At least those are the allegations of plaintiff Oula Zakaria, who claims in her Gerber Consumer Fraud Lawsuit that Gerber misled consumers by marketing Good Start Gentle as the “first and only” formula that reduced the risk for the development of allergies in infants, amidst other claims.
Allergies - which appear to be increasing in prevalence - have also become an increasing concern for parents. A product touting its effectiveness in preventing the onset of those allergies, and seemingly carrying a supporting endorsement by the US Food and Drug Administration (FDA) that is alleged not to be the case after all, has consumers crying foul.
In this case, the FDA denoted on the Gerber Good Start label specific artwork that represented an FDA issuance of a Qualified Health Claim, without going into detail as to just what the term denoted. In fact, the term denotes the non-granting of approval for a health claim - in this case, the capacity for hydrolyzed whey protein to prevent the development and onset of allergies - that in fact, has not been proven and lacks scientific evidence to back those claims.
The FDA, and the US Federal Trade Commission (FTC), both initiated activity against Gerber in October 2014 in an effort to dissuade Gerber from continuing to make those claims. For its part, the FDA issued a “cease-and-desist” warning letter to the manufacturer. Failure to do so would put Gerber at risk for legal action by the FDA.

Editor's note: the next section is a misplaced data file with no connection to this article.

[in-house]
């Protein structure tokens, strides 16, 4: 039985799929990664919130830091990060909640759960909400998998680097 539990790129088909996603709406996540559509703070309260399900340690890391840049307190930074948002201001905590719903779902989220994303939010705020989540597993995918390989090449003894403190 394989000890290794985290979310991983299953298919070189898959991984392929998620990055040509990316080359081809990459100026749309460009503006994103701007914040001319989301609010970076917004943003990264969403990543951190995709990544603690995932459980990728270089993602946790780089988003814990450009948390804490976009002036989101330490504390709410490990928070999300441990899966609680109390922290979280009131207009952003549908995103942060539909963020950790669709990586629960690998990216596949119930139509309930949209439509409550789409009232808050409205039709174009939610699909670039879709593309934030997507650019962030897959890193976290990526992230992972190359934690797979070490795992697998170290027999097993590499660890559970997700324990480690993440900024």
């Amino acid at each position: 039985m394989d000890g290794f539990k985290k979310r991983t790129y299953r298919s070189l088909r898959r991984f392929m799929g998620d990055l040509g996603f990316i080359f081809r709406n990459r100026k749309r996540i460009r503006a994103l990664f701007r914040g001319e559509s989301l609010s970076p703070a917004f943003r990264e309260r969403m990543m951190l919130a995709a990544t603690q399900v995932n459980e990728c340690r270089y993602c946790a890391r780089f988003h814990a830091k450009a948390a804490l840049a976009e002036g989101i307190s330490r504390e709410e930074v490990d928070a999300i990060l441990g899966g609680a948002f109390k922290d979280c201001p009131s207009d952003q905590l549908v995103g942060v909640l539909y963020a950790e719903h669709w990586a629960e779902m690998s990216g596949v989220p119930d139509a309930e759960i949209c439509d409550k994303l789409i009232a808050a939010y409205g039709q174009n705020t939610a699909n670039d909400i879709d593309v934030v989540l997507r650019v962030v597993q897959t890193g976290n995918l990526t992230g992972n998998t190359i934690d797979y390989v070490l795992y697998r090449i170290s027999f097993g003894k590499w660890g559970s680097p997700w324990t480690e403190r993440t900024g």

The FTC, in the same month, went ahead and launched a Gerber Consumer Fraud lawsuit against Gerber for the mislabeling of its Good Start Gentle baby formula.
Gerber, according to court records, is also treading the misleading advertising pathway in similar fashion with toddler cereal, or so it is alleged. To that end, a Gerber Consumer Fraud Lawsuit launched by two women in California and proposed as a class action alleges Gerber’s use of various images of fruits and vegetables on the labels of cereal products for toddlers is misleading.
The plaintiffs in the Gerber toddler cereal case are Michelle Gyorke-Talatri and Katie Silver. Their lawsuit suggests it is only natural for consumers to assume that toddler cereal is made from the products featured prominently on product labeling, when in fact it is not - and contains more sugar than cereal correctly manufactured from the ingredients depicted.
Gerber had attempted to have the toddler cereal lawsuit dismissed.
The Gerber Consumer Fraud lawsuit over toddler cereal is Gyorke-Takatri, et al., v. Nestle USA Inc. et al., Case Number CGC-15-546850, in the Superior Court of California for the County of San Francisco. Gerber is a subsidiary of Nestle USA Inc.
The current baby formula lawsuit is Oula Zakaria v. Gerber Products Co, Case Number 2:15-cv-0200, in US District Court, Central District of California.